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HR and Staff Management

While many considerations are given to physical safety in the workplace, it is only recently that the focus has turned to mental health and the significant impact it can have on the workforce’s ability to conduct its duties effectively. Issues around mental health in the UK cost businesses £35 billion per year, and cultural issues around ‘presenteeism’ are seeing workers fail to admit to mental health issues, resulting in poor health and reduced productivity.

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Showing your employees how much they mean to the company should not be expressed only through promotions and paychecks. To help them understand that they are a vital part of your business and that you plan on working with them in the long run, you should implement some work culture strategies that will illustrate how much you care about their wellbeing as well.

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Businesses have enough to worry about; one of the major things being competition from outside sources, so fraud that takes place within a business can be viewed as an avoidable problem. Not only do employers have to be extremely vigilant to defend against external threats from their competitors, but they also must be constantly looking for indications that their employees may be stealing from the company from within for personal gain.
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Yes, you own a small-sized business. That doesn’t mean you want to hire people with small-sized talent. How do you draw the right candidates into your small business? How do you compete with Fortune 100 or even Fortune 500 companies that have staff entirely devoted to recruiting and hiring?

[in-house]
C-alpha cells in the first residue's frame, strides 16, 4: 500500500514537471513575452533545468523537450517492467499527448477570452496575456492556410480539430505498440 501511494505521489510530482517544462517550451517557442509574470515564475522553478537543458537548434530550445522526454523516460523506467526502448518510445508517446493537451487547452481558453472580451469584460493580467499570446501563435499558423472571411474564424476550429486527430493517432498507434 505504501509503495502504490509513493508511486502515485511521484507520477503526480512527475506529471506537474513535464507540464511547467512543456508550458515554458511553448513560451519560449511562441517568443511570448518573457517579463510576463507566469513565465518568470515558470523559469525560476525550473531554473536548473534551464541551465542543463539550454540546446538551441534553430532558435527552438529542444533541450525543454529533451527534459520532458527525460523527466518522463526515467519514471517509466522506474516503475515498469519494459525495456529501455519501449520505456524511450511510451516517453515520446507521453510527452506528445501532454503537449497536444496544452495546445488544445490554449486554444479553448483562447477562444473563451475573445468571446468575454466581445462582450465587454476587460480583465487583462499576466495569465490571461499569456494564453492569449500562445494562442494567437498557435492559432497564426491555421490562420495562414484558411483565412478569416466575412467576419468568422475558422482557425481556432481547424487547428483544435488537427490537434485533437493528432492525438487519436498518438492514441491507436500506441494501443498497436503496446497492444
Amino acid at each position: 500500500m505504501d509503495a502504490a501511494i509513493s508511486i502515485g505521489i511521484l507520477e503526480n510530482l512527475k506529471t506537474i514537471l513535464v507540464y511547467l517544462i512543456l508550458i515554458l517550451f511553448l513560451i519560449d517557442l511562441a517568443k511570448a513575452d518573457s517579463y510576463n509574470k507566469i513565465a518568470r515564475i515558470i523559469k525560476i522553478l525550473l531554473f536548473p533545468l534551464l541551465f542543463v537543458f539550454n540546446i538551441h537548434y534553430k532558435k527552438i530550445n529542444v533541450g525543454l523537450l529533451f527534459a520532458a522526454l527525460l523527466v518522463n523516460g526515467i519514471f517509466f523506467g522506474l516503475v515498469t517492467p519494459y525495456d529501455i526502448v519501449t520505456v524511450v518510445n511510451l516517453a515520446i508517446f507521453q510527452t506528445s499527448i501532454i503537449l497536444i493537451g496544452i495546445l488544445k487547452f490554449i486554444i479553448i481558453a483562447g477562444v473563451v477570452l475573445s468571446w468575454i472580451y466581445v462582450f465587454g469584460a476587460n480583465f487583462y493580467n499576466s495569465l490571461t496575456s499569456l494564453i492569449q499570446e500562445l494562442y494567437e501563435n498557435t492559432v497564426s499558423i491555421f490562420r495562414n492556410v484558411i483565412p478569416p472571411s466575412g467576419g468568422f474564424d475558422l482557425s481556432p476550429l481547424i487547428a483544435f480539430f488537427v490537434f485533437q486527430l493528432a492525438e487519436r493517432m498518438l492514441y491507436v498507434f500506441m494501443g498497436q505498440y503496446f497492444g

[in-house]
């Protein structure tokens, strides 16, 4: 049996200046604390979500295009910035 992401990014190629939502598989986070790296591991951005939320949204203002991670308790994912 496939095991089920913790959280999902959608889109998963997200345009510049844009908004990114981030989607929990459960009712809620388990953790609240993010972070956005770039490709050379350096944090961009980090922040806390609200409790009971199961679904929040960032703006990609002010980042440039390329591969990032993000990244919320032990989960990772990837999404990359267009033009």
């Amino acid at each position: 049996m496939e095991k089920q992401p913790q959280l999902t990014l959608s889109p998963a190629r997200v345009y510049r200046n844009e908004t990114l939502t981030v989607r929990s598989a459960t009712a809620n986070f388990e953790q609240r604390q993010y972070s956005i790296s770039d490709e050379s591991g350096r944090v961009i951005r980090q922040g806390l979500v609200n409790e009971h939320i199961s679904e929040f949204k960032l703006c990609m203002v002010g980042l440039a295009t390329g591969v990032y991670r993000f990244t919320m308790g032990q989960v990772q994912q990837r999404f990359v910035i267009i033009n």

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If your small business is expanding and you have a small team working for you then you might consider hiring an IT Support professional. As your business and team grow so will the technology involved, so it might be a good idea to either train your staff with basic knowledge of IT support or hire IT support staff. A go-to tech person can help with the day to day issues which may disrupt the workflow and be detrimental to the productivity of the workplace.

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As an employer, managing maternity leave is an inevitable part of doing business. You will be understandably thrilled for your employee, whilst also wondering whether your team will be overstretched, or how this change might hurt productivity. On top of that, you have the financial commitments surrounding UK statutory maternity pay (SMP) to navigate.  It can all end up feeling rather admin heavy.

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These days, when we think about improving productivity there’s probably a good chance that we think about automation and process improvement.

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Long hours, tight deadlines and increasing demands, among many other workplace stressors, can turn work into an emotional roller coaster that will inevitably affect performance and job satisfaction. Running the hamster wheel is a short-term gain.

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Noel McDermott, a psychotherapist states that: “If you want to be a progressive business leader, now is the time to invest in the emotional and mental health of your team, they are after all your most valuable resource. Most organisations now understand fundamentally the link between a healthy workforce and increased productivity and most of us understand that health and wellness includes mental wellness.”

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If you are running a small business, you might have some employees that work for you on a remote basis. This new generations of employees expect more from their work and employers. They expect their employer to care about their work-life balance and offer them flexibility through remote working. So if you are one of those employers, then it is essential that you regularly communicate with remote employees for several reasons.